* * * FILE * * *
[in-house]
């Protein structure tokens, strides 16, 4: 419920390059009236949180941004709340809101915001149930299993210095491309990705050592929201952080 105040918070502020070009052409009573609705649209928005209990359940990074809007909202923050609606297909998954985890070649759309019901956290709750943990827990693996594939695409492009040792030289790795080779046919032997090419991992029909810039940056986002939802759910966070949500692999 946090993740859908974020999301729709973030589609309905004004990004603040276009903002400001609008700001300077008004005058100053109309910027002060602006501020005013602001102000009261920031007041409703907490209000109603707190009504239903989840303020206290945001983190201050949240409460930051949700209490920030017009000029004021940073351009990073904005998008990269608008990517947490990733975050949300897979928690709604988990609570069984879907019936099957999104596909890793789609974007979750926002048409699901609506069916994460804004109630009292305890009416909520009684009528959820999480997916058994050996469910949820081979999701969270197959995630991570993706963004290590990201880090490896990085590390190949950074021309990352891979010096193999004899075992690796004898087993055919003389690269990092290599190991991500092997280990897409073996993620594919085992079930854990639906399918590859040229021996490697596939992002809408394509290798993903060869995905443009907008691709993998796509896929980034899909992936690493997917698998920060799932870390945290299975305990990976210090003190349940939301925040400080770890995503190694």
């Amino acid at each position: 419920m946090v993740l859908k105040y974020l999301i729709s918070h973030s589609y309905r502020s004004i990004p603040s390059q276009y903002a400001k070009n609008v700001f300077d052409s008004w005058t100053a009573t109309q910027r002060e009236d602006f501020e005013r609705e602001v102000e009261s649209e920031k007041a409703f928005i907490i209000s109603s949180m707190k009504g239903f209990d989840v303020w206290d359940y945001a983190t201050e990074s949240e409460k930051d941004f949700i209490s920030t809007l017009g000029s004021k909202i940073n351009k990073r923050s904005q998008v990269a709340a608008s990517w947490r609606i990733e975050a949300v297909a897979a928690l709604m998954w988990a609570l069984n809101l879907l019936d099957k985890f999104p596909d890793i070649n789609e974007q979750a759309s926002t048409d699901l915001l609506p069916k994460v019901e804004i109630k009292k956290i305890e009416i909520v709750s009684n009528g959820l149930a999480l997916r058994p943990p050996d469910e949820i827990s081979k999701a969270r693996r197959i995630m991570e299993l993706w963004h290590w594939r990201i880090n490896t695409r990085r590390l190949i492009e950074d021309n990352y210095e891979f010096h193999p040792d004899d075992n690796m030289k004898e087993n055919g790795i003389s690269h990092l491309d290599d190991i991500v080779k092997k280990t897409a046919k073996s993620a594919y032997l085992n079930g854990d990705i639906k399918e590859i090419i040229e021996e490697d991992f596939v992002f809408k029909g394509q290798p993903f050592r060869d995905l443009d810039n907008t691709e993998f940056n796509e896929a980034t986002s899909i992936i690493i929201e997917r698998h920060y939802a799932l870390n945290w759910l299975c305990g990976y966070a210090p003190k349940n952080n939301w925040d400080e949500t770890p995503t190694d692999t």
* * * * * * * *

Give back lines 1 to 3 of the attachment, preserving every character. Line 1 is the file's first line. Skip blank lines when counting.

[in-house]
């Protein structure tokens, strides 16, 4: 419920390059009236949180941004709340809101915001149930299993210095491309990705050592929201952080 105040918070502020070009052409009573609705649209928005209990359940990074809007909202923050609606297909998954985890070649759309019901956290709750943990827990693996594939695409492009040792030289790795080779046919032997090419991992029909810039940056986002939802759910966070949500692999 946090993740859908974020999301729709973030589609309905004004990004603040276009903002400001609008700001300077008004005058100053109309910027002060602006501020005013602001102000009261920031007041409703907490209000109603707190009504239903989840303020206290945001983190201050949240409460930051949700209490920030017009000029004021940073351009990073904005998008990269608008990517947490990733975050949300897979928690709604988990609570069984879907019936099957999104596909890793789609974007979750926002048409699901609506069916994460804004109630009292305890009416909520009684009528959820999480997916058994050996469910949820081979999701969270197959995630991570993706963004290590990201880090490896990085590390190949950074021309990352891979010096193999004899075992690796004898087993055919003389690269990092290599190991991500092997280990897409073996993620594919085992079930854990639906399918590859040229021996490697596939992002809408394509290798993903060869995905443009907008691709993998796509896929980034899909992936690493997917698998920060799932870390945290299975305990990976210090003190349940939301925040400080770890995503190694």
């Amino acid at each position: 419920m946090v993740l859908k105040y974020l999301i729709s918070h973030s589609y309905r502020s004004i990004p603040s390059q276009y903002a400001k070009n609008v700001f300077d052409s008004w005058t100053a009573t109309q910027r002060e009236d602006f501020e005013r609705e602001v102000e009261s649209e920031k007041a409703f928005i907490i209000s109603s949180m707190k009504g239903f209990d989840v303020w206290d359940y945001a983190t201050e990074s949240e409460k930051d941004f949700i209490s920030t809007l017009g000029s004021k909202i940073n351009k990073r923050s904005q998008v990269a709340a608008s990517w947490r609606i990733e975050a949300v297909a897979a928690l709604m998954w988990a609570l069984n809101l879907l019936d099957k985890f999104p596909d890793i070649n789609e974007q979750a759309s926002t048409d699901l915001l609506p069916k994460v019901e804004i109630k009292k956290i305890e009416i909520v709750s009684n009528g959820l149930a999480l997916r058994p943990p050996d469910e949820i827990s081979k999701a969270r693996r197959i995630m991570e299993l993706w963004h290590w594939r990201i880090n490896t695409r990085r590390l190949i492009e950074d021309n990352y210095e891979f010096h193999p040792d004899d075992n690796m030289k004898e087993n055919g790795i003389s690269h990092l491309d290599d190991i991500v080779k092997k280990t897409a046919k073996s993620a594919y032997l085992n079930g854990d990705i639906k399918e590859i090419i040229e021996e490697d991992f596939v992002f809408k029909g394509q290798p993903f050592r060869d995905l443009d810039n907008t691709e993998f940056n796509e896929a980034t986002s899909i992936i690493i929201e997917r698998h920060y939802a799932l870390n945290w759910l299975c305990g990976y966070a210090p003190k349940n952080n939301w925040d400080e949500t770890p995503t190694d692999t």